Short Answer Clear[Derivative] first. Long Answer OK, it's surprising that there seems to be no regular answer to this common problem for beginners, let me elaborate my comment into an answer. If you restart your Mathematica and run your code again then you'll find your problem no longer exists anymore! Then, why? Because Mathematica is unstable? Of ...


3

Based on the discussion in chat among Kuba halirutan and Michael Hale: trajnormal = RandomFunction[PoissonProcess[1], {0, 100}]["PathFunction"]; trajdiscount = RandomFunction[PoissonProcess[5], {0, 100}]["PathFunction"]; Clear[show] show[1, t_, step_] := ListLinePlot[ {#, 50 - trajnormal[#]}\[Transpose] & @ Range[0, t, step], ...


1

I can't make heads or tails of above, but perhaps this will get you started. Read the documentation - it's your best source of information. First, let's get some solution from NDSolve : sol = NDSolve[{u''[t] + u[t] == 0, u[0] == 0, u'[0] == 1}, u, {t, 0, \[Pi]}] (* {{u->InterpolatingFunction[{{0.,3.14159}},<>]}} *) So, NDSolve has given us a ...


6

One option would be to restrict the function from funky regions with a Condition liks this f[x_, y_] /; Abs[x - y] > 5 := (Sin[x] - Sin[y])/(x - y); Plot3D[f[x, y], {x, -10, 10}, {y, -10, 10}] Out: One can easily see that Plot3D will also sample points in the region which is "forbidden", the points are just not drawn due to the RegionFunction. ...


3

If I understand you correctly you want to show the label "0.2" at the $z$-value 5. The option Ticks allows you to do this. Here is an example: Plot3D[ 5 Sin[x y], { x, 0, π}, { y, 0, π}, Ticks -> { Automatic, Automatic, {-5, -3, 0, {5, "0.2"}}}]


4

Like noted in the comments the problem is that Manipulate[ListLinePlot[{OutputResponse[discLowPass[T, τ], dataNoise]}], {{T, .1}, .005, 25}, {{τ, .005}, .001, .025}] doesn't work while the following works: Manipulate[ListLinePlot[OutputResponse[discLowPass[T, τ], dataNoise]], {{T, .1}, .005, 25}, {{τ, .005}, .001, .025}] ...


1

What is going on? By Trace-ing the ContourPlot3D, I found the warning (on my MMA) comes from a function System`ProtoPlotDump`findextreme (Hereafter, the context System`ProtoPlotDump` will be omitted for readability): findextreme[{f_, {x_, xmin_, xmax_}, {y_, ymin_, ymax_}, {z_, zmin_, zmax_} }] := ...


0

I got a result using Mathematica 9.01 . It is possible that you have an older version or missing libraries. Install flash in your computer to see if this might have to do with the graphic diver.


4

To answer your main question, I generated the coords as specified: coords = Flatten[ Array[(Characters@"abc")[[#]] <> ToString@#2 -> {#, #2} &, {3, 4} ], 1] {"a1" -> {1, 1}, "a2" -> {1, 2}, "a3" -> {1, 3}, "a4" -> {1, 4}, "b1" -> {2, 1}, "b2" -> {2, 2}, "b3" -> {2, 3}, "b4" -> {2, 4}, "c1" -> {3, 1}, "c2" ...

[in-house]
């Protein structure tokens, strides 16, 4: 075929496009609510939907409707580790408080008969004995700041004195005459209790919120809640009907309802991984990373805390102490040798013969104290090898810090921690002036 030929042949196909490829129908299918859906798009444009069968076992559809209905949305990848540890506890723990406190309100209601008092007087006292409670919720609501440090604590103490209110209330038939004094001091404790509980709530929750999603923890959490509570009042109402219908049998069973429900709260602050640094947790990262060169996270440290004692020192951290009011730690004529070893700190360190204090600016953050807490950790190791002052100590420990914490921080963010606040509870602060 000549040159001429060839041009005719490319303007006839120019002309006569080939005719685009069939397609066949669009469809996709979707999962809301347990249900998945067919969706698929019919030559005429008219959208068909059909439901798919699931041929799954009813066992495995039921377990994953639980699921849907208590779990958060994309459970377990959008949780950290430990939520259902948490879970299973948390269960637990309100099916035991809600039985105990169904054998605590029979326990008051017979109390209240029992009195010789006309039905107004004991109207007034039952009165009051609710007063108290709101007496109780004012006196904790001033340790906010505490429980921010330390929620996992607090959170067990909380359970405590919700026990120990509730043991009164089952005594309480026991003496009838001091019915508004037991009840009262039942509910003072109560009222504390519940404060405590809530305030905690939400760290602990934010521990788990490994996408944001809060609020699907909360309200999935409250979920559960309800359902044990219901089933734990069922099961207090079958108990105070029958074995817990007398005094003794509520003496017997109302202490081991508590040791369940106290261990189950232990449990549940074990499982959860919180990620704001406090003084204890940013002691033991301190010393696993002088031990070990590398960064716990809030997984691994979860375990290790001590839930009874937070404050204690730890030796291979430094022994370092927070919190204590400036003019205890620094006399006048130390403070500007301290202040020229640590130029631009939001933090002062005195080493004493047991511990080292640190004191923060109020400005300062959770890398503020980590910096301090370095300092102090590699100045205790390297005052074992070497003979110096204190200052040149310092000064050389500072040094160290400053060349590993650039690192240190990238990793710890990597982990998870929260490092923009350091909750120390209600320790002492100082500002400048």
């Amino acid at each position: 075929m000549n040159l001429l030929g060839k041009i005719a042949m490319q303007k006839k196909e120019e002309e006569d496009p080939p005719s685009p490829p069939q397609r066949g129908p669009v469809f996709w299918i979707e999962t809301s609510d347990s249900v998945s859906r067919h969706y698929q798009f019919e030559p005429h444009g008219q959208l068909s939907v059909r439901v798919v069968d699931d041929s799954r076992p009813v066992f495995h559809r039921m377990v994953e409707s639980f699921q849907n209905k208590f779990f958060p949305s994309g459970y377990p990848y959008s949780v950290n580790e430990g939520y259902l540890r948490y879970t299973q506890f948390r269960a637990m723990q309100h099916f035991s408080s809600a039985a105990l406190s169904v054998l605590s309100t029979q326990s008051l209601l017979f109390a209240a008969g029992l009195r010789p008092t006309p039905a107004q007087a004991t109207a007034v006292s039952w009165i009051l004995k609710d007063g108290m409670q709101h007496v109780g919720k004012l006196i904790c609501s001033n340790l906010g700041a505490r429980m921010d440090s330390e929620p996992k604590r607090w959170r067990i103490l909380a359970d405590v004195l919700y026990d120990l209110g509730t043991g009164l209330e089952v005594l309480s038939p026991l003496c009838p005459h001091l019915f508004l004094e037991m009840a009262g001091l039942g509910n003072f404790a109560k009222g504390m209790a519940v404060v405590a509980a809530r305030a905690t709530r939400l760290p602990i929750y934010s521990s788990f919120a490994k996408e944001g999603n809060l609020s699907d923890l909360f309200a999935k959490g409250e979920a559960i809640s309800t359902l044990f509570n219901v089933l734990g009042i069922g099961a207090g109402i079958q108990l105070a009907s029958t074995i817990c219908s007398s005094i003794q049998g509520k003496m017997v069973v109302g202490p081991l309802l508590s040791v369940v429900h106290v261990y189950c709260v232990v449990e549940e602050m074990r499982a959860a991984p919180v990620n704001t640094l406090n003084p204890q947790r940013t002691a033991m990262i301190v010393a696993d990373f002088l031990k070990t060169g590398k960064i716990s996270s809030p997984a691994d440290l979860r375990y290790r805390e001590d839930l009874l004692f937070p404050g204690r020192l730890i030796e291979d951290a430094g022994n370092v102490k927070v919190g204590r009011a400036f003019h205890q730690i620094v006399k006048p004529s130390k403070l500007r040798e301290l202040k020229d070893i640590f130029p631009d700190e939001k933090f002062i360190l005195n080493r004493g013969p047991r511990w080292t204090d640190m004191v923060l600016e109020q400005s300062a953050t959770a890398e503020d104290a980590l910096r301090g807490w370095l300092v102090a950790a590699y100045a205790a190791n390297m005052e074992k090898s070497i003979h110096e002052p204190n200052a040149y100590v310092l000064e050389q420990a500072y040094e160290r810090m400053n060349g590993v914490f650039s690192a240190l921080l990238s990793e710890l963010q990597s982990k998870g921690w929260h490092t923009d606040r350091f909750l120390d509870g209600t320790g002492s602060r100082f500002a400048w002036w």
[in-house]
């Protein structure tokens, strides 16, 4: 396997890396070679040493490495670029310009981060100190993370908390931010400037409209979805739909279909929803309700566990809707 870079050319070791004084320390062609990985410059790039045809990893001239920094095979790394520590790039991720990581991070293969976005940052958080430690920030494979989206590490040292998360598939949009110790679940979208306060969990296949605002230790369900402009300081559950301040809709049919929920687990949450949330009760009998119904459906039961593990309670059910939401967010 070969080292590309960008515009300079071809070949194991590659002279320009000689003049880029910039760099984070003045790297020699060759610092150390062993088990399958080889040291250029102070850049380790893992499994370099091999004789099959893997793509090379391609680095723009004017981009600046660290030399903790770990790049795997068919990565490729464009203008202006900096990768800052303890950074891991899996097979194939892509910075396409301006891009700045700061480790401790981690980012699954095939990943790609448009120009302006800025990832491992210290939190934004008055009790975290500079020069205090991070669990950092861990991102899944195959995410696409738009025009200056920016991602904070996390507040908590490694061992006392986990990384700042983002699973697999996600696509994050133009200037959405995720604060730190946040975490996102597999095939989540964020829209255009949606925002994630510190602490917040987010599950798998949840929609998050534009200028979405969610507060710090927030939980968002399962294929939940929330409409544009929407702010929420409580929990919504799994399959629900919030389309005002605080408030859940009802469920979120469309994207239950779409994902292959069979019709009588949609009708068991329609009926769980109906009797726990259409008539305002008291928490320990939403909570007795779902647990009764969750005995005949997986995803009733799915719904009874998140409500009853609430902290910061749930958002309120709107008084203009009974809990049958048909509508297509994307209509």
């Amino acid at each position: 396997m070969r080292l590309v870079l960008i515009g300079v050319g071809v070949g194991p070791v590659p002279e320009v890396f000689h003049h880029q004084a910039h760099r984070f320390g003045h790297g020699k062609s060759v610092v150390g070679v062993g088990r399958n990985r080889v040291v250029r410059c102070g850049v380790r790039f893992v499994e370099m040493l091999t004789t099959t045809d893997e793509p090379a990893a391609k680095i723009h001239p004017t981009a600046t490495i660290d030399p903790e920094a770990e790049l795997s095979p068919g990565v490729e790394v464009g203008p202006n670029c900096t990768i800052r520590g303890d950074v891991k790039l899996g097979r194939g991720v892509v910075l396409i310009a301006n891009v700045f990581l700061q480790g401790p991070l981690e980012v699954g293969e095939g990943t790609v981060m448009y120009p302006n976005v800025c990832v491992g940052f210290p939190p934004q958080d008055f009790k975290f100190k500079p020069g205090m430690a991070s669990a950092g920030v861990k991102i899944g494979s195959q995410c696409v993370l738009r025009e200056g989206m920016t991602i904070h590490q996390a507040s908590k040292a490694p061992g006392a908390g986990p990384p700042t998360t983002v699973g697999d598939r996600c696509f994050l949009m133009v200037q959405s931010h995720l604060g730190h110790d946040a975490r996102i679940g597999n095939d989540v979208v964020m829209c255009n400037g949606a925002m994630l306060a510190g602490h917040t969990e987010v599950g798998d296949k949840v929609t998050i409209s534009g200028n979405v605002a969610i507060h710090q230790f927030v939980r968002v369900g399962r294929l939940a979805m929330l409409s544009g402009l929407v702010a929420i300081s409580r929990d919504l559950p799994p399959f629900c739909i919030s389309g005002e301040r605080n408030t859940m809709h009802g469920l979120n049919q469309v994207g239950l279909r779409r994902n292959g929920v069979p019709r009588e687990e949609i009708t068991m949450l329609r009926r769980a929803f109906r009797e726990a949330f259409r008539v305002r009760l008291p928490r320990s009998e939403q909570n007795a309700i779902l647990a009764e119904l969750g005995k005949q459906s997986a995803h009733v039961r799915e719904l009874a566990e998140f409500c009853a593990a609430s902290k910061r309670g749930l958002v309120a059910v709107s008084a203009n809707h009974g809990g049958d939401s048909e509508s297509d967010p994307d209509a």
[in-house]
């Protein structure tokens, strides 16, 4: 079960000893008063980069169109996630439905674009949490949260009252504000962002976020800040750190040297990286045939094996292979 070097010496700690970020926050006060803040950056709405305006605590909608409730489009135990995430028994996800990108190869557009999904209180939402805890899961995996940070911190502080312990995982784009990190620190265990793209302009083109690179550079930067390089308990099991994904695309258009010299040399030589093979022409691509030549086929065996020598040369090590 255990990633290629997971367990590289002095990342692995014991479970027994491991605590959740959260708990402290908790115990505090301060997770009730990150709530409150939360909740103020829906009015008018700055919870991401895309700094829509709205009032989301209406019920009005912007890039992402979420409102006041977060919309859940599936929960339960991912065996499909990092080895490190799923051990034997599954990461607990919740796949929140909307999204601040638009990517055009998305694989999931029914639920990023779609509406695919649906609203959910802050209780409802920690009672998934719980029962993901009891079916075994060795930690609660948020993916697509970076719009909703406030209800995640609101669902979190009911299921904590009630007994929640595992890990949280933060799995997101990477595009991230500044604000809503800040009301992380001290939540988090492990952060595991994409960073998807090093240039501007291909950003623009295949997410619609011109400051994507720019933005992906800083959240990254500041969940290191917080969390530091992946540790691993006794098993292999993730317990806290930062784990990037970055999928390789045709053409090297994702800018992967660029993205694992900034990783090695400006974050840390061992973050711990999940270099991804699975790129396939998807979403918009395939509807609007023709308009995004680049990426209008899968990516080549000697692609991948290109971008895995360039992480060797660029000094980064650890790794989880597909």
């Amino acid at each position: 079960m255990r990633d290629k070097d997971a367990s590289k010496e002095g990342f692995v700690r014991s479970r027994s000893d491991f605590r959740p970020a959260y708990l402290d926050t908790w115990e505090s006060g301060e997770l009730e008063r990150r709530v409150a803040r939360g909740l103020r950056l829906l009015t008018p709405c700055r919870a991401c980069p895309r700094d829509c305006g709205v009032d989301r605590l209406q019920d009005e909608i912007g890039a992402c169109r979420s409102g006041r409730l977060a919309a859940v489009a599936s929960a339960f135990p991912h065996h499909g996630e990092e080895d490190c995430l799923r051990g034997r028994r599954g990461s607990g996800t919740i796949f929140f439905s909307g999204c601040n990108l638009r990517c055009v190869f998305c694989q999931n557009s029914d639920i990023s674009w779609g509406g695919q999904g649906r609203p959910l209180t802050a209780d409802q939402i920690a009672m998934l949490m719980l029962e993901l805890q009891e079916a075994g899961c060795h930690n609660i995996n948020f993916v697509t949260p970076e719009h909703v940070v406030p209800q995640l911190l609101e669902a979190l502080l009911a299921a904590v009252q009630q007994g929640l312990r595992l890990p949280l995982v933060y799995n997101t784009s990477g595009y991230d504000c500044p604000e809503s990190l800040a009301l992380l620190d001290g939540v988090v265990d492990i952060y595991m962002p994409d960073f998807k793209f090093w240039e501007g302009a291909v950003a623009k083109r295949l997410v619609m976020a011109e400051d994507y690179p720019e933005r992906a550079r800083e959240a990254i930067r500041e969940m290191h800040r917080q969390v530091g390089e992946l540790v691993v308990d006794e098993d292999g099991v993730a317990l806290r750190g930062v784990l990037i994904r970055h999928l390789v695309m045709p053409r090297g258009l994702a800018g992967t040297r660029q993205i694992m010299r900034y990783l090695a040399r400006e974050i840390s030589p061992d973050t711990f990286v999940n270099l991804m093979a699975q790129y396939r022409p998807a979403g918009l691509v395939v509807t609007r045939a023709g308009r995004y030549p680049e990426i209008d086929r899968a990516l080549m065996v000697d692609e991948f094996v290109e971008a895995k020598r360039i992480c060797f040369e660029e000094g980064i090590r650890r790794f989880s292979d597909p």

2

I solved more general system linked by @SjoerdC.deVries in the comments reproducing figure 3 and 4 - to prove it is correct. You can simplify this to version you need. Clear["Global`*"] al = 2; a = 2/1000; k = 600; b = 1/10; g = 46/10^5; c = 1/100; m = 1/100; E1 = 1; q1 = 2/10; E2 = 813/1000; q2 = 2/100; Tf = 300; eqs = { x'[t] == al x[t] (1 - ...


1

I really don't understand why Show behaves this way with LogPlots. Anyway a way out is to manually extract the the ticks from the plots: logShow[a__Graphics, opts : OptionsPattern[Show]] := With[{ft = (FrameTicks /. #[[2]])[[1, 1]] & /@ {a}}, Show[{a}, FrameTicks -> {All, Join @@ ft}, Evaluate[opts]] ] and although this is probably easy ...


2

I can't think of a way to do this without indexing the data. If that's not a problem, the following will do: With[{ indexed = MapIndexed[ {Sequence @@ #2, #1} &, Sin[0.5 Range@100] /. {a_?Negative -> Missing[]} ] }, ListPlot[ SplitBy[ indexed, NumericQ@Last@# & ], Joined -> True, InterpolationOrder -> 2 ...


1

You could just do without Missing: ListPlot[Cases[{#, Sin[0.5 #]} & /@ Range[100], {_, _?NonNegative}], Joined -> True]


3

You can display zero crossing using MeshFunctions. Here is a clumsy exploitation from created graphic. The half-periods (difference between consecutive points) are displayed below with mean in red. x1plot = ListPlot[x1data, AxesLabel -> {"t", "x1"}, Joined -> True, MeshFunctions -> (#2 &), Mesh -> {{0.}}, MeshStyle -> {Red, ...


1

You can use an appropriately defined MeshFunction as per your constraint equation. For every t you should then get a line on the sphere. If you don't want the sphere to be visible you can change the opacity to zero in the relevant option. Here I've chosen the constants a, b, c so that the constraint equation has a solution: Manipulate[ Module[{a = 1, b = ...


0

As you have one constraint equation, your surface $\vec{x}(\theta,\phi,t)$ is in fact parametrized by two parameters only. In this simple case you could solve $$ \cos\theta+a(\phi+bt)^2+c=0 $$ and get $$ \theta=\arccos(-a(\phi+bt)^2-c) $$ Then, by inserting it in $\vec{x}$ you see that $\vec{x}=\vec{x}(\phi,t)$, which can now be readily plotted.